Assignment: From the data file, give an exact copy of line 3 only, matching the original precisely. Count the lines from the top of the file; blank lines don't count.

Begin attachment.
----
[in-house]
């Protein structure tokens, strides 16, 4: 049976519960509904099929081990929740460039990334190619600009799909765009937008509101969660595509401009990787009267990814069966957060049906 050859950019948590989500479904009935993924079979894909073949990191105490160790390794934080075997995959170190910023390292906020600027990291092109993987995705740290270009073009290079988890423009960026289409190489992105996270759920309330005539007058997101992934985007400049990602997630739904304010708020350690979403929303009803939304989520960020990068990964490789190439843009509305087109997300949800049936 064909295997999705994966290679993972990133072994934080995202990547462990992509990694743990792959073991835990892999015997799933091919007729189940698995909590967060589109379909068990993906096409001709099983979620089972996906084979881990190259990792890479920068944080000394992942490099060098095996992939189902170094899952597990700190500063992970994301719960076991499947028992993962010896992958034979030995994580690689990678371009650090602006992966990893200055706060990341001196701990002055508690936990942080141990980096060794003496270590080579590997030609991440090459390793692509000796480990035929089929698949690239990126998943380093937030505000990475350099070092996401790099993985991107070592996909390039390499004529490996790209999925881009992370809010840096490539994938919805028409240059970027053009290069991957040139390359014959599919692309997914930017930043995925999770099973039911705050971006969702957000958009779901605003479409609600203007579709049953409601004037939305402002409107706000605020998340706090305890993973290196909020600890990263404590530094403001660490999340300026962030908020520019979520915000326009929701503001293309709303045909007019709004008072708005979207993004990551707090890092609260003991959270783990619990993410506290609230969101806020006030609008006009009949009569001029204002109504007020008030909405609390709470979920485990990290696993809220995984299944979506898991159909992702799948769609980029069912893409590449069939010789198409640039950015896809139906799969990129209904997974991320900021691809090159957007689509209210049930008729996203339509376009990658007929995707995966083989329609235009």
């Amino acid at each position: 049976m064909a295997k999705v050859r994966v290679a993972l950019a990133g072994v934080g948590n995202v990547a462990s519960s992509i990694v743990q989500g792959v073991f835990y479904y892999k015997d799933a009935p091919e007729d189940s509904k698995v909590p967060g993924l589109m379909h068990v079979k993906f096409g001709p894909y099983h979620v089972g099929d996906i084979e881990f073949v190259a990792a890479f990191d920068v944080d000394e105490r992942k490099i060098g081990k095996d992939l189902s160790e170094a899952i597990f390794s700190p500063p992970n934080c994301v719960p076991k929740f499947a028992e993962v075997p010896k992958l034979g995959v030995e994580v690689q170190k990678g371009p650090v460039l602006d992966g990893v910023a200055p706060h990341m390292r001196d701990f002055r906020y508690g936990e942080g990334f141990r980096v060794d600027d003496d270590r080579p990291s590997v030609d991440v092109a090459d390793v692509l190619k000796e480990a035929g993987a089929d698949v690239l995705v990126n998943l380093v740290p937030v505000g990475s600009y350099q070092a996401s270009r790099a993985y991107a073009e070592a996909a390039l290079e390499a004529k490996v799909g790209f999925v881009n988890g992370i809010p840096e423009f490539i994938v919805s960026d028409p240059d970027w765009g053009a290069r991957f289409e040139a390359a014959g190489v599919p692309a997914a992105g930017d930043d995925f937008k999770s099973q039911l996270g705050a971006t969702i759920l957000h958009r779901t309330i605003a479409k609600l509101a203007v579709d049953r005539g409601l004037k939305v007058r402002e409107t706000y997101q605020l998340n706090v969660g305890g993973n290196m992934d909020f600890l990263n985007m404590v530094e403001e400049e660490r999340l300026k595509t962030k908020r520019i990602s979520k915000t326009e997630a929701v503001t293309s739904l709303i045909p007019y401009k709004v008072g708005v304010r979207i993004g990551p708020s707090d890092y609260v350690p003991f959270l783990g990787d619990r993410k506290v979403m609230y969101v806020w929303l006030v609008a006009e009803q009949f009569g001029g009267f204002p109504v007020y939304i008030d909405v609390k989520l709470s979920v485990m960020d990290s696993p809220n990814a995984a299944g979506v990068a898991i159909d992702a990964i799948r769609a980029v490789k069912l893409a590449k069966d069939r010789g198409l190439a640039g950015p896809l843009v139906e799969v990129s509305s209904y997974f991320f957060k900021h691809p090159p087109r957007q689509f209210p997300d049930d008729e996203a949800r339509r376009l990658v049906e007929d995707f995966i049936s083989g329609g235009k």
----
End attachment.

């Amino acid at each position: 049976m064909a295997k999705v050859r994966v290679a993972l950019a990133g072994v934080g948590n995202v990547a462990s519960s992509i990694v743990q989500g792959v073991f835990y479904y892999k015997d799933a009935p091919e007729d189940s509904k698995v909590p967060g993924l589109m379909h068990v079979k993906f096409g001709p894909y099983h979620v089972g099929d996906i084979e881990f073949v190259a990792a890479f990191d920068v944080d000394e105490r992942k490099i060098g081990k095996d992939l189902s160790e170094a899952i597990f390794s700190p500063p992970n934080c994301v719960p076991k929740f499947a028992e993962v075997p010896k992958l034979g995959v030995e994580v690689q170190k990678g371009p650090v460039l602006d992966g990893v910023a200055p706060h990341m390292r001196d701990f002055r906020y508690g936990e942080g990334f141990r980096v060794d600027d003496d270590r080579p990291s590997v030609d991440v092109a090459d390793v692509l190619k000796e480990a035929g993987a089929d698949v690239l995705v990126n998943l380093v740290p937030v505000g990475s600009y350099q070092a996401s270009r790099a993985y991107a073009e070592a996909a390039l290079e390499a004529k490996v799909g790209f999925v881009n988890g992370i809010p840096e423009f490539i994938v919805s960026d028409p240059d970027w765009g053009a290069r991957f289409e040139a390359a014959g190489v599919p692309a997914a992105g930017d930043d995925f937008k999770s099973q039911l996270g705050a971006t969702i759920l957000h958009r779901t309330i605003a479409k609600l509101a203007v579709d049953r005539g409601l004037k939305v007058r402002e409107t706000y997101q605020l998340n706090v969660g305890g993973n290196m992934d909020f600890l990263n985007m404590v530094e403001e400049e660490r999340l300026k595509t962030k908020r520019i990602s979520k915000t326009e997630a929701v503001t293309s739904l709303i045909p007019y401009k709004v008072g708005v304010r979207i993004g990551p708020s707090d890092y609260v350690p003991f959270l783990g990787d619990r993410k506290v979403m609230y969101v806020w929303l006030v609008a006009e009803q009949f009569g001029g009267f204002p109504v007020y939304i008030d909405v609390k989520l709470s979920v485990m960020d990290s696993p809220n990814a995984a299944g979506v990068a898991i159909d992702a990964i799948r769609a980029v490789k069912l893409a590449k069966d069939r010789g198409l190439a640039g950015p896809l843009v139906e799969v990129s509305s209904y997974f991320f957060k900021h691809p090159p087109r957007q689509f209210p997300d049930d008729e996203a949800r339509r376009l990658v049906e007929d995707f995966i049936s083989g329609g235009k």